Kunst

The Louvre Shares a New Digital Database Compiling More Than 480,000 Artworks

“Collections” is the French museum's new initiative to digitize its 200-year history

If you head to the Louvre's website right now, you will encounter the following message, "The Musée du Louvre remains closed until further notice." But while the French museum has closed its doors in the real world, it has thrown them wide open online. Since March 26th, this year, people all over the world have been granted access to a digital database compiling over 480,000 artworks, known as the “Collections” initiative. A revolutionary move that helps to make art history more accessible to all.

While it was already possible to visit the museum virtually, the newly configured louvre.fr site now gives you first-hand access to all of the documentation compiled by the Louvre's curators for each piece. This means having access to 480,000 entries, including the images and objective details.

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Beginning a virtual visit to the Louvre.

This database not only includes information about works on display but also grants access to works that are on loan to other institutions or in storage, making the project very unique. They will also grant access to 2000 Nazi-looted artworks that are in the process of being returned to their original owners’ families.

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Atlas: the Louvre database.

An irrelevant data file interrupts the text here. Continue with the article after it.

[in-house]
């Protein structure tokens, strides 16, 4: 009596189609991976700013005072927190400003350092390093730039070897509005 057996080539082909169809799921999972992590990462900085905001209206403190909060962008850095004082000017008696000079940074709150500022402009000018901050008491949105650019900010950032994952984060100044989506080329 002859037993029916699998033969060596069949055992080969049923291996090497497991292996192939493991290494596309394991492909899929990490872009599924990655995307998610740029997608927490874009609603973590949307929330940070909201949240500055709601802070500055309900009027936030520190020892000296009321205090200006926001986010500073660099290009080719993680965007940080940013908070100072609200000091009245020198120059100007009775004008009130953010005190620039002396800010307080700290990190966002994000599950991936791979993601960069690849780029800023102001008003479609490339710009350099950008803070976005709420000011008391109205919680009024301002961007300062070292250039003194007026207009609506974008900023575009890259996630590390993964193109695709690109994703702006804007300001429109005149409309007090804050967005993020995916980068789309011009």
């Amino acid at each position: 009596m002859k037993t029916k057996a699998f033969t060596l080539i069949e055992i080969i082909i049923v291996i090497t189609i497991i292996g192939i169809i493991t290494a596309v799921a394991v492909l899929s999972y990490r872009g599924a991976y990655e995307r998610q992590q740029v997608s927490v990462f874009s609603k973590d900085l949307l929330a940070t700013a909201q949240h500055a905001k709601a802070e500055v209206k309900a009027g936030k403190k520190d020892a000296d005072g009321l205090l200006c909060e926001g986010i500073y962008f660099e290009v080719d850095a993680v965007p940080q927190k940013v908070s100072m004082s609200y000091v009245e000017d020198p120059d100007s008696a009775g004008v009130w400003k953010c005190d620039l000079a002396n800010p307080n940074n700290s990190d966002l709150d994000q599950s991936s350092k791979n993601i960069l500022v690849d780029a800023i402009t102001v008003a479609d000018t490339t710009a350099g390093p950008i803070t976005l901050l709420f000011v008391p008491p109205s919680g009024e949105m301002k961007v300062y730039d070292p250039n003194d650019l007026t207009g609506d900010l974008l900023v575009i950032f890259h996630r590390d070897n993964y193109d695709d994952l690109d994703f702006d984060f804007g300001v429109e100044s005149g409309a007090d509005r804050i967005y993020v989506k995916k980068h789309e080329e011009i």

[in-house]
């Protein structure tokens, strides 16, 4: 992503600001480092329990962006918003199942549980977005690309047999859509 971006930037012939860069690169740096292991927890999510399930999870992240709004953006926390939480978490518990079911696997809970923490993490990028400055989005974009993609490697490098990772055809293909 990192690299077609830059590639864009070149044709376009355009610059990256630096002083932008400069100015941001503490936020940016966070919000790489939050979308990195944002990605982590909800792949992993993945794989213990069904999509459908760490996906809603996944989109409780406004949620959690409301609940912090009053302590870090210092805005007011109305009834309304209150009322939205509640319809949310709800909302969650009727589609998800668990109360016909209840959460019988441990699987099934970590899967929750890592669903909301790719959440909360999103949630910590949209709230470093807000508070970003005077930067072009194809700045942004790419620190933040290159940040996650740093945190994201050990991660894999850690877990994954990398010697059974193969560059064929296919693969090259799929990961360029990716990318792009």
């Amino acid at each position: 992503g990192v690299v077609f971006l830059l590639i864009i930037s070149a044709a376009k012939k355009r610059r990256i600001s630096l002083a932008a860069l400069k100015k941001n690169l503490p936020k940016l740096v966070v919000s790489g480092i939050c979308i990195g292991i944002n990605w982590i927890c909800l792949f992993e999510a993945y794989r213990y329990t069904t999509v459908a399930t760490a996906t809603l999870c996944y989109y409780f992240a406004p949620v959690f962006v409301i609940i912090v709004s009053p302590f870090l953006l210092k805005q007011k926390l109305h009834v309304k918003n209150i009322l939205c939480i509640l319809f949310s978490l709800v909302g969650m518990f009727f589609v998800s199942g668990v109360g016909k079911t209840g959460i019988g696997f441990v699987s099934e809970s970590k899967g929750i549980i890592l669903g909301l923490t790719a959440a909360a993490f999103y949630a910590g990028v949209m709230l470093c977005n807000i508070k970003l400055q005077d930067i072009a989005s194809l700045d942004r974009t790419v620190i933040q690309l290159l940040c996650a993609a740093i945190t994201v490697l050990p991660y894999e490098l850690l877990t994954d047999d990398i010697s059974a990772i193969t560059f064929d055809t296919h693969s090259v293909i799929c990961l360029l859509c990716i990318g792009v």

The Louvre in 2020: open for just 161 days out of 311

Works like the Winged Victory of Samothrace, the Venus de Milo, and The Mona Lisa were not in total isolation during lockdown. With the museum shuttered, from March 14 to June 6, it offered the public access to a selection of content and virtual visits of some rooms last year.

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October 20: the day they announced the closure of the doors. Image from @museelouvre.

After overcoming its longest closure since World War II, the most visited museum in the world adjusted to the new normality (it received 2.7 million visitors in 2020 ). The museum was open over the summer season. However, this did not last long: on October 20th, it was forced to close again.

Inside the museum, individuals have stayed active and continued to look after the space, adding new embellishments, dusting frames, or putting up descriptive plaques, ensuring that it is ready to welcome visitors from around the world when the day finally comes.

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Museum restorers. Image by @museelouvre.

As the Louvre explains on its website, they are preparing to open renovated rooms ahead of summer 2021. It has also announced that new exhibitions are scheduled to open later this year: "A Romantic Duel: Lord Byron's Giaour de Delacroix" at the Musée Delacroix in spring; "Paris-Athens, the Birth of Modern Greece (1675-1919)" at the Louvre in fall; and "Theater Costumes from the Edmond de Rothschild Collection."

Jean-Luc Martinez, president and director of the Louvre, considers the museum to have a clear mission: "to make beauty, which is beyond human understanding, accessible to all." Now, thanks to Collections, which not only shares that beauty but also invites us to traverse more than 200 years of history.

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Entrance to the Louvre Museum by Ieoh Ming Pei.

Have you visited the Louvre from home? What do you think of this new initiative? Let us know your thoughts in the comments.

English version by @eloise_edgington.

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